Friday, October 31, 2003

Mahathir: A tough act to follow

By CNN's Joe Havely

Many Malaysians have known no other leader than Mahathir.
(CNN) -- Loved and loathed in equal measure, few would dispute that throughout his 22 years in power Malaysia's outgoing Prime Minister Dr. Mahathir Mohamad has been a man with a vision.
Labeled at times as a reactionary, a racist and even dictatorial, even Mahathir's critics concede that Malaysia's fortunes owe much to the leadership of the man known by millions simply as "Dr M".
How he went about shaping Malaysia over more than two decades in office has both its ardent admirers and its equally vocal critics.
On the economic front, supporters argue that his policies have built Malaysia into a resilient economy that proved its mettle by emerging from the 1997 Asian economic crisis relatively unscathed.
Critics however point to such cash-guzzling failures as the Perwaja steel production project and say the fact that Malaysia pulled through the 1997 crisis owes more to luck than its leader's economic wisdom.
Either way, few would argue that after two decades in power Mahathir's impact on Malaysia has been anything less than impressive.
Twenty years ago Malaysia was a slow-burner economically -- going steady, but not really going anywhere -- and heavily reliant on exports of tin and rubber.
Today it is a Southeast Asian powerhouse, a key exporter of high-technology manufacturing and an influential voice among the world's developing nations.
Most noticeably, it is dominated by examples of Mahathir's famed "mega-projects" such as the gleaming new administrative capital of Putrajaya (rugged jungle until just a few years ago) and the soaring Petronas Towers in Kuala Lumpur.
In many ways Malaysia today is very much Mahathir's Malaysia.
"A lot of people will feel a sense of loss when he goes," says Steven Gan, editor of, an online news service that has often been critical of Mahathir's rule.
For 22 years, says Gan, "Mahathir's Malaysia has been a one-man show; he has been the one with the vision."
Now that era is coming to an end.
But aside from the gleaming towers, what does Mahathir leave his successors and how will they carry on without him?
"His legacy will be a mixed one," Gan says.
"He bought Malaysia unprecedented industrialization and development, but in the process of achieving those goals he destroyed the independence of institutions such as the judiciary, the media and the professional police force."
With a new man taking the helm, changes are set to take place that will take some getting used to.
For Malaysians, the majority of whom have known no other leader, the idea of anyone other than Dr M firmly at the helm has been virtually unthinkable.
Witness, for example, the shock and emotion that accompanied his surprise resignation announcement in June 2002.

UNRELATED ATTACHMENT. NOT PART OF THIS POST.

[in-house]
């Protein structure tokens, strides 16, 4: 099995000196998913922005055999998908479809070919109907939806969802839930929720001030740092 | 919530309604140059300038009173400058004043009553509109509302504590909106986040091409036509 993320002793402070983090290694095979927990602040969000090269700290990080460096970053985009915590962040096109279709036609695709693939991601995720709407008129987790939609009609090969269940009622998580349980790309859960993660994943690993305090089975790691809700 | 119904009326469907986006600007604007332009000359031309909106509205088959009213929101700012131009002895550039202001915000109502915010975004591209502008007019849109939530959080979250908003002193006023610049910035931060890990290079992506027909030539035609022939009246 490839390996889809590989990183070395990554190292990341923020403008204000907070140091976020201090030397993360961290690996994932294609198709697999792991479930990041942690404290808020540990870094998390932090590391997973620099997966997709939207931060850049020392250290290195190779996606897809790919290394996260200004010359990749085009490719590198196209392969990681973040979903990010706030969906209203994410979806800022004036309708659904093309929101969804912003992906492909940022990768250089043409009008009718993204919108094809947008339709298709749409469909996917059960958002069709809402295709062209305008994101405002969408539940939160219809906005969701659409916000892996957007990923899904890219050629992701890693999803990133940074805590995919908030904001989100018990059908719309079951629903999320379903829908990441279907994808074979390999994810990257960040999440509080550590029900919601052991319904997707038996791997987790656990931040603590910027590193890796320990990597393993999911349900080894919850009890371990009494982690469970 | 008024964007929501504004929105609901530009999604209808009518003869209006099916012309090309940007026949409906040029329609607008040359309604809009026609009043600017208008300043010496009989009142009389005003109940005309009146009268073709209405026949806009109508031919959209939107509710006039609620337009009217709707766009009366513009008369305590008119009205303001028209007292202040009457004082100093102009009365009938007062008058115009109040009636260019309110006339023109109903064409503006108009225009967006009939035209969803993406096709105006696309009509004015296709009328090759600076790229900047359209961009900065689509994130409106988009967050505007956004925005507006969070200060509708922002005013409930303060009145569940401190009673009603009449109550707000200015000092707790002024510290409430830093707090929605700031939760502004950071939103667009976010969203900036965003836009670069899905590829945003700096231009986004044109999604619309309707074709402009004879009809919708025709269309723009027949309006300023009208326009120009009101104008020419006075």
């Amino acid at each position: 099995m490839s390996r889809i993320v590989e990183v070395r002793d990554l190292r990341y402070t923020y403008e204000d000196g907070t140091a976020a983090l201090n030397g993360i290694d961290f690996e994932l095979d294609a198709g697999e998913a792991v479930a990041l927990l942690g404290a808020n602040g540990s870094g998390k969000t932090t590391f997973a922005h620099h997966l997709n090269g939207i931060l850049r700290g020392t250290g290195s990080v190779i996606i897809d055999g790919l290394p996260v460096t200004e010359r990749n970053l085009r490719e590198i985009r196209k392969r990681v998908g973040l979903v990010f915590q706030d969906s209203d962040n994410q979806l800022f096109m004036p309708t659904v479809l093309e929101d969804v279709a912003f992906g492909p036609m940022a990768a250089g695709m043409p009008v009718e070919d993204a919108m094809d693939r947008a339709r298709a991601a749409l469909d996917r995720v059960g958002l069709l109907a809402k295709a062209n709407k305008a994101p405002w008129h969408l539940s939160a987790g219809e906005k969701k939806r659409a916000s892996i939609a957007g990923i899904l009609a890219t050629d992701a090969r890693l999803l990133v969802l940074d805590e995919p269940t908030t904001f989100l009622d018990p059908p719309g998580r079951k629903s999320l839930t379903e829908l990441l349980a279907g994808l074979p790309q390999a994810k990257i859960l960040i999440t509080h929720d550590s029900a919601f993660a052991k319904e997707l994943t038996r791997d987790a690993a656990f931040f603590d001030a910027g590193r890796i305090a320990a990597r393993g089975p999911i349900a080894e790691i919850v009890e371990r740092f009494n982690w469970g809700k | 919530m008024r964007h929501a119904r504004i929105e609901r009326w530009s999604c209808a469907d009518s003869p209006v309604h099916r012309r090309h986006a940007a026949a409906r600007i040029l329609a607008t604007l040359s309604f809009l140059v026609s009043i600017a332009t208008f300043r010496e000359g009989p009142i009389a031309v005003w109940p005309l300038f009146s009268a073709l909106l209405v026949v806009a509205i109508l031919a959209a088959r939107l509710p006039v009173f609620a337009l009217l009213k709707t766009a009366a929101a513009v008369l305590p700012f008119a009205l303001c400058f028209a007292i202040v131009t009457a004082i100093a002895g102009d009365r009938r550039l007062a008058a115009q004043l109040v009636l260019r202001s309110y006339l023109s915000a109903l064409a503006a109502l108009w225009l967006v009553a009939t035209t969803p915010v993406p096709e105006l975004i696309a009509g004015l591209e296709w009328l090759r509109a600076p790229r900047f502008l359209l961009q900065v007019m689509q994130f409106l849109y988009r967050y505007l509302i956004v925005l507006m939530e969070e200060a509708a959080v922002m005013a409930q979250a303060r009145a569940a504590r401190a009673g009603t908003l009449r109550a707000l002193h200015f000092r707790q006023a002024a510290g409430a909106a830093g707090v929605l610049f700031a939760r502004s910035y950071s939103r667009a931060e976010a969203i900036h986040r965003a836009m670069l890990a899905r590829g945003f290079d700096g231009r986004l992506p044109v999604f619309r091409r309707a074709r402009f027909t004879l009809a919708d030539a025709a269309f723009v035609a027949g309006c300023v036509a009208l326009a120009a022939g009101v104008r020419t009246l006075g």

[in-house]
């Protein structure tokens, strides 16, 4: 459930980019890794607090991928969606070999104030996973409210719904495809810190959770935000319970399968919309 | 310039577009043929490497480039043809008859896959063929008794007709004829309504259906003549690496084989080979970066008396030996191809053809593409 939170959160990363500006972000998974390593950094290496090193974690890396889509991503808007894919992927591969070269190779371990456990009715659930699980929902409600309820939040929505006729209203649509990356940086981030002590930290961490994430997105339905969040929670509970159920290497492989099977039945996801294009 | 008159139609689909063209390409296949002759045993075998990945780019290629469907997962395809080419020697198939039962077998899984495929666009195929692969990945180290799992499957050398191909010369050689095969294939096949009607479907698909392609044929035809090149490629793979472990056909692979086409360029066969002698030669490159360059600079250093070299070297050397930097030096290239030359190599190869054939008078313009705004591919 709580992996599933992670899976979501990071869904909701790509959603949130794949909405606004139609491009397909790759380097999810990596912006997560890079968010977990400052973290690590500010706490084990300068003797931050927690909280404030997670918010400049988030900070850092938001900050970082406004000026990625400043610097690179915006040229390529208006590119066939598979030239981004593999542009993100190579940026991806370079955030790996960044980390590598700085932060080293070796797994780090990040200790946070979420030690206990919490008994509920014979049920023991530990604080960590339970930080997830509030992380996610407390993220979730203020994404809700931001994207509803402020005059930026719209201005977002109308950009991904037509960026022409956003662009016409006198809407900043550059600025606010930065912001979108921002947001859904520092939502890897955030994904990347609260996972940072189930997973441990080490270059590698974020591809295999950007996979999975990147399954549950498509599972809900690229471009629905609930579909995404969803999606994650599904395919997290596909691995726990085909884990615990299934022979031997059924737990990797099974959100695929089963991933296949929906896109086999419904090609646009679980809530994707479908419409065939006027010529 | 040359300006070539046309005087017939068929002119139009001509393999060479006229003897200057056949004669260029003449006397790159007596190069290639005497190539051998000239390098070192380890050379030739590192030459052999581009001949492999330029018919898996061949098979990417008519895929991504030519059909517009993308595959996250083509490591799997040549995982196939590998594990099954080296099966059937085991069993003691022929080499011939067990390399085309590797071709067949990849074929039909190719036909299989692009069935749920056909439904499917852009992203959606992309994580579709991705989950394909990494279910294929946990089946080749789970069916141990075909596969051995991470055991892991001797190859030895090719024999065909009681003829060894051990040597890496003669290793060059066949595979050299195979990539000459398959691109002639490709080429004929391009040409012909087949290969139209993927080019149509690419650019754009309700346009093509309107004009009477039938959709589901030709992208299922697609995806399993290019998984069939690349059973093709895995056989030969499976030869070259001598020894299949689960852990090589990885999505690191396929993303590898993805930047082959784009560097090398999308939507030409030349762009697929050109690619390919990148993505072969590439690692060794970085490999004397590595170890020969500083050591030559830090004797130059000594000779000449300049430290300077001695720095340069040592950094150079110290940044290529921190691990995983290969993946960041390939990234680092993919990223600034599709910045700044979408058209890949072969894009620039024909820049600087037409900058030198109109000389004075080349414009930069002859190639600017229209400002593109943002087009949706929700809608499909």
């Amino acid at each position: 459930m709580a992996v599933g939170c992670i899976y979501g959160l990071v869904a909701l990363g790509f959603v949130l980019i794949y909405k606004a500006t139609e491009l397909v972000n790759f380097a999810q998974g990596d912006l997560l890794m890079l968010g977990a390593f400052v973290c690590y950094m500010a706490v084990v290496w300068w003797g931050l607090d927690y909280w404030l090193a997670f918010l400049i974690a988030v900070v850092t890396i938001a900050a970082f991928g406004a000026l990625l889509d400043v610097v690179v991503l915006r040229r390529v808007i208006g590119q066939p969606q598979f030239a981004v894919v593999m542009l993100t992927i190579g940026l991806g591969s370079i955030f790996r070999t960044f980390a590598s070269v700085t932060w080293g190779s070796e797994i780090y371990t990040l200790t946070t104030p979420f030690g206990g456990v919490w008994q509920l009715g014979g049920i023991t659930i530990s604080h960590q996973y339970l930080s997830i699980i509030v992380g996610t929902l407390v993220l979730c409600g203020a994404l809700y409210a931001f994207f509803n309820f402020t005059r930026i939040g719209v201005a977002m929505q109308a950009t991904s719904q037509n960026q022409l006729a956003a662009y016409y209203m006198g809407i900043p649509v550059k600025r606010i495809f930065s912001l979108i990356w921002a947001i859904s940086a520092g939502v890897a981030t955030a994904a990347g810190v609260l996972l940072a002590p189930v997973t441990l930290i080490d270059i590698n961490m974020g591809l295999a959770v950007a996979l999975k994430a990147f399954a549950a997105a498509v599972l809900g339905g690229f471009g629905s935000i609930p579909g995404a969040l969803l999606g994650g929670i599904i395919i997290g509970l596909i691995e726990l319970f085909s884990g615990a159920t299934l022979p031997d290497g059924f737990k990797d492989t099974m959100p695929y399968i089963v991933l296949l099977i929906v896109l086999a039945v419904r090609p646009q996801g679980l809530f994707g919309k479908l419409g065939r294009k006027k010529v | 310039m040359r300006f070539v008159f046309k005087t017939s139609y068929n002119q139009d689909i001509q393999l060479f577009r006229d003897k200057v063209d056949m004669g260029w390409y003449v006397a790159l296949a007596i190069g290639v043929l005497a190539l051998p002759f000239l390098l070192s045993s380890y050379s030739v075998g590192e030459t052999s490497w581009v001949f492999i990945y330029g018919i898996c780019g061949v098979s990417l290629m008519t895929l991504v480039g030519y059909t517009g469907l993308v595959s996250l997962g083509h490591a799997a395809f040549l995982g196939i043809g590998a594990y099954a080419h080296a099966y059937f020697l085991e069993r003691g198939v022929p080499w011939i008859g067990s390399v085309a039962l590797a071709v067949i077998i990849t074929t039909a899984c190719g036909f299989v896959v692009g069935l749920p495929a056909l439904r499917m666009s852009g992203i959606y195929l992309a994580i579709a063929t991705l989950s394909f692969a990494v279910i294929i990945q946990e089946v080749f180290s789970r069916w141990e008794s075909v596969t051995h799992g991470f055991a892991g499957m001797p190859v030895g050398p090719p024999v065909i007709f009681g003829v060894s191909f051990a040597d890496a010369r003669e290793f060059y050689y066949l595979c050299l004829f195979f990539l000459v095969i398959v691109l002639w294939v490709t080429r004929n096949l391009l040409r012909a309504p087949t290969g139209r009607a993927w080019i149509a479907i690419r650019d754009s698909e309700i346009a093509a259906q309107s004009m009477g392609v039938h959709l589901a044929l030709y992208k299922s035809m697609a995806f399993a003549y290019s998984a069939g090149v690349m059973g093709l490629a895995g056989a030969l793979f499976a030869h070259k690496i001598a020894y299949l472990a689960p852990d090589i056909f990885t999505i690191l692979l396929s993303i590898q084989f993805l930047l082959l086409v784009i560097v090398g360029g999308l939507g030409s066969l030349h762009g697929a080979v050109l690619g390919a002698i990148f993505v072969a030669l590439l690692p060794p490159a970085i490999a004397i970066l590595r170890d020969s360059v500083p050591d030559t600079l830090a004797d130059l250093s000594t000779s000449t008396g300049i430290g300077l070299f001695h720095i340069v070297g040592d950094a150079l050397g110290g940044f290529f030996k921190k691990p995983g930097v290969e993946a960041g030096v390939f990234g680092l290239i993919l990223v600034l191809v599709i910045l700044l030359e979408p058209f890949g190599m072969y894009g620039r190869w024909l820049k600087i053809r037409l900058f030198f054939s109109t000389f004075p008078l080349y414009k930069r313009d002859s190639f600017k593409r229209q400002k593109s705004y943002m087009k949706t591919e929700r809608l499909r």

Now Malaysia is faced with the fact that the man many see as a father figure -- whether or not they actually support him -- will no longer be their leader.
Until just a few years ago the man considered heir apparent to Mahathir was former finance minister Anwar Ibrahim -- now languishing in a jail cell outside Kuala Lumpur.
The uproar surrounding Anwar's 1998 sacking and his subsequent trial on charges of sodomy was the greatest challenge to Mahathir's leadership.
For a time it seemed as if the "reformasi" (reform) movement sparked by Anwar's trial might push Mahathir the way of Indonesian strongman Suharto.
Instead he rode out the storm convinced of his own righteousness and the stability of the power structure he had built around him.
June 2002: Mahathir shocks his party and his country by announcing his resignation. Indeed, such has been Mahathir's dominant stature and single-mindedness that few other potential leaders have emerged with the charisma to fill his shoes.
Enter stage-right Mahathir's deputy Abdullah Ahmad Badawi who, other than his diplomatic "nice guy" reputation, remains a political unknown for most Malaysians.
"Badawi has a very different style," says Malaysiakini's Gan. "Unlike Mahathir he has no fixed ideas and likes to listen to all sides."
That will be a stark contrast to Mahathir's way of doing things.
Under the top-down Mahathir style, ideas and the driving force of government emanated from the prime minister's office and were unquestioningly followed.
Associates say that Badawi, a former diplomat, will seek a different, two-way flow of ideas and debate, signaling something of a seismic shift in the way Malaysia is governed.
Mahathir himself seems confident the country that is very much his creation will be in safe hands.
"I think it will be good for people to have a change," he told CNN in an interview last year.
"We believe in the same thing," he said of his successor. "We believe in the same methods."
But he rejects suggestions that he will follow the path of Singaporean elder statesman Lee Kuan Yew -- the man who as prime minister was credited with transforming the city-state's fortunes and remains today a key player behind the scenes.
"No," Mahathir told CNN. "That's not for me."
"I just don't think I should be around interfering with things."